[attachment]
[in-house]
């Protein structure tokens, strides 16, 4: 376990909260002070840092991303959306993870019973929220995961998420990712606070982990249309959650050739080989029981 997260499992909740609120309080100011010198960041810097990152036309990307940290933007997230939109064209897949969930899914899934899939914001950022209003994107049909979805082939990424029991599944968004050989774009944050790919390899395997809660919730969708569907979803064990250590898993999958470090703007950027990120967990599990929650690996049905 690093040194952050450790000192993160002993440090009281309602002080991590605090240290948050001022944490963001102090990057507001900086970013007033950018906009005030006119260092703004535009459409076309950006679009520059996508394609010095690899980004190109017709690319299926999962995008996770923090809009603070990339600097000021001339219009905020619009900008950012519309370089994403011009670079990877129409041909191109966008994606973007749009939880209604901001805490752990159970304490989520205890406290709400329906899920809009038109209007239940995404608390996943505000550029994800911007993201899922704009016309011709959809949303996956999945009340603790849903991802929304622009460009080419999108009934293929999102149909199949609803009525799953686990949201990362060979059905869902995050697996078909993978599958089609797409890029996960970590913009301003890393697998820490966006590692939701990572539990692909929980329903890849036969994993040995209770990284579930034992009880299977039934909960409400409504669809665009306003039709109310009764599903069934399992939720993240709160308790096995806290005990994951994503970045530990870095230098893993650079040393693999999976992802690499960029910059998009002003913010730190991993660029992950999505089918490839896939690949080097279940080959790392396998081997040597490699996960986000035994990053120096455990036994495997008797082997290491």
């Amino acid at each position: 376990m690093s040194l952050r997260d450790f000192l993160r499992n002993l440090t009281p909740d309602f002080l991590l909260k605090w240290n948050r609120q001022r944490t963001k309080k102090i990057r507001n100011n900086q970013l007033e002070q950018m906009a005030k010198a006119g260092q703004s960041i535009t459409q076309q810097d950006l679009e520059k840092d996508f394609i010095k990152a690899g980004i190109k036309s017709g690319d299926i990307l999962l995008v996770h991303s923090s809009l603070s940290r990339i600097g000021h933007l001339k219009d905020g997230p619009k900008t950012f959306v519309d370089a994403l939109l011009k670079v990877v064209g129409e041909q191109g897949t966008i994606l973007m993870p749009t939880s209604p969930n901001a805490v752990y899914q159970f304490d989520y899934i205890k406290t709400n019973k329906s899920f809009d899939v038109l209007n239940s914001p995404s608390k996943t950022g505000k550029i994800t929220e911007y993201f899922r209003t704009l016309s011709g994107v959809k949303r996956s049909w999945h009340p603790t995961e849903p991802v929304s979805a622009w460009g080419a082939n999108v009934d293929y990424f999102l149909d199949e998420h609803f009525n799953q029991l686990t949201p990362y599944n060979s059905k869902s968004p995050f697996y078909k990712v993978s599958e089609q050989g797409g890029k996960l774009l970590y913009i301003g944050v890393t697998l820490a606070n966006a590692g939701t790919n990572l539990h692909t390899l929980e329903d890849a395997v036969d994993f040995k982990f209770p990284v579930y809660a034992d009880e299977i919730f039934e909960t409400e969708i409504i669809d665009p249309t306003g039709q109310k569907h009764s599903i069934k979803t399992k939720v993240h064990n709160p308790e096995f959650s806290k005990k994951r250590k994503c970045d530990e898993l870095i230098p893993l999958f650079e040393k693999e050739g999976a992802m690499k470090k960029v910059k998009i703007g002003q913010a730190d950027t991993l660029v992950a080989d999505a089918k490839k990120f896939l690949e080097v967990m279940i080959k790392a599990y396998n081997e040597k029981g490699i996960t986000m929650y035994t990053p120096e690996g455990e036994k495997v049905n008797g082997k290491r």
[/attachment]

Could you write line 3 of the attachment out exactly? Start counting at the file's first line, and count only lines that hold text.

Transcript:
């Amino acid at each position: 376990m690093s040194l952050r997260d450790f000192l993160r499992n002993l440090t009281p909740d309602f002080l991590l909260k605090w240290n948050r609120q001022r944490t963001k309080k102090i990057r507001n100011n900086q970013l007033e002070q950018m906009a005030k010198a006119g260092q703004s960041i535009t459409q076309q810097d950006l679009e520059k840092d996508f394609i010095k990152a690899g980004i190109k036309s017709g690319d299926i990307l999962l995008v996770h991303s923090s809009l603070s940290r990339i600097g000021h933007l001339k219009d905020g997230p619009k900008t950012f959306v519309d370089a994403l939109l011009k670079v990877v064209g129409e041909q191109g897949t966008i994606l973007m993870p749009t939880s209604p969930n901001a805490v752990y899914q159970f304490d989520y899934i205890k406290t709400n019973k329906s899920f809009d899939v038109l209007n239940s914001p995404s608390k996943t950022g505000k550029i994800t929220e911007y993201f899922r209003t704009l016309s011709g994107v959809k949303r996956s049909w999945h009340p603790t995961e849903p991802v929304s979805a622009w460009g080419a082939n999108v009934d293929y990424f999102l149909d199949e998420h609803f009525n799953q029991l686990t949201p990362y599944n060979s059905k869902s968004p995050f697996y078909k990712v993978s599958e089609q050989g797409g890029k996960l774009l970590y913009i301003g944050v890393t697998l820490a606070n966006a590692g939701t790919n990572l539990h692909t390899l929980e329903d890849a395997v036969d994993f040995k982990f209770p990284v579930y809660a034992d009880e299977i919730f039934e909960t409400e969708i409504i669809d665009p249309t306003g039709q109310k569907h009764s599903i069934k979803t399992k939720v993240h064990n709160p308790e096995f959650s806290k005990k994951r250590k994503c970045d530990e898993l870095i230098p893993l999958f650079e040393k693999e050739g999976a992802m690499k470090k960029v910059k998009i703007g002003q913010a730190d950027t991993l660029v992950a080989d999505a089918k490839k990120f896939l690949e080097v967990m279940i080959k790392a599990y396998n081997e040597k029981g490699i996960t986000m929650y035994t990053p120096e690996g455990e036994k495997v049905n008797g082997k290491r």